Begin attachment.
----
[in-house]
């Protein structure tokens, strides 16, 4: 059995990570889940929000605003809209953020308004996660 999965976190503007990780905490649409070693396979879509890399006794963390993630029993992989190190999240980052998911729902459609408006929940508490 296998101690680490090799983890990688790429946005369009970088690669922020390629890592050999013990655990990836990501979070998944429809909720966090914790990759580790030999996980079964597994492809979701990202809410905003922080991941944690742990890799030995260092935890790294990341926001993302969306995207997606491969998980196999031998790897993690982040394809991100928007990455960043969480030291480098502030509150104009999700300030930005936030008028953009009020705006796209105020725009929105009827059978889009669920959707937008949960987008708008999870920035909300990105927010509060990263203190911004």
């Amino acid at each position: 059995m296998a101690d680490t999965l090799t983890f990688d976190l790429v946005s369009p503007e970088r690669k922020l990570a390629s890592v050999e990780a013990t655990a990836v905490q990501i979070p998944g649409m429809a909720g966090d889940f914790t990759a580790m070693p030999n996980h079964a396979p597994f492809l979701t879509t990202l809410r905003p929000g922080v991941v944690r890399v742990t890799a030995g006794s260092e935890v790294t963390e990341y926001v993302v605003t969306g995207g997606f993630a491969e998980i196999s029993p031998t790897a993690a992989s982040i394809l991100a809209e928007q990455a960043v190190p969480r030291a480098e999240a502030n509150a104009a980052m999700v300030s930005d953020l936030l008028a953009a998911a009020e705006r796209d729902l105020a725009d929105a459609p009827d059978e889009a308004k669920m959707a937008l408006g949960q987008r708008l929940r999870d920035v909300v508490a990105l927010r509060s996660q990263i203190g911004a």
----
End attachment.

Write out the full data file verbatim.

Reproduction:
[in-house]
């Protein structure tokens, strides 16, 4: 059995990570889940929000605003809209953020308004996660 999965976190503007990780905490649409070693396979879509890399006794963390993630029993992989190190999240980052998911729902459609408006929940508490 296998101690680490090799983890990688790429946005369009970088690669922020390629890592050999013990655990990836990501979070998944429809909720966090914790990759580790030999996980079964597994492809979701990202809410905003922080991941944690742990890799030995260092935890790294990341926001993302969306995207997606491969998980196999031998790897993690982040394809991100928007990455960043969480030291480098502030509150104009999700300030930005936030008028953009009020705006796209105020725009929105009827059978889009669920959707937008949960987008708008999870920035909300990105927010509060990263203190911004």
């Amino acid at each position: 059995m296998a101690d680490t999965l090799t983890f990688d976190l790429v946005s369009p503007e970088r690669k922020l990570a390629s890592v050999e990780a013990t655990a990836v905490q990501i979070p998944g649409m429809a909720g966090d889940f914790t990759a580790m070693p030999n996980h079964a396979p597994f492809l979701t879509t990202l809410r905003p929000g922080v991941v944690r890399v742990t890799a030995g006794s260092e935890v790294t963390e990341y926001v993302v605003t969306g995207g997606f993630a491969e998980i196999s029993p031998t790897a993690a992989s982040i394809l991100a809209e928007q990455a960043v190190p969480r030291a480098e999240a502030n509150a104009a980052m999700v300030s930005d953020l936030l008028a953009a998911a009020e705006r796209d729902l105020a725009d929105a459609p009827d059978e889009a308004k669920m959707a937008l408006g949960q987008r708008l929940r999870d920035v909300v508490a990105l927010r509060s996660q990263i203190g911004a």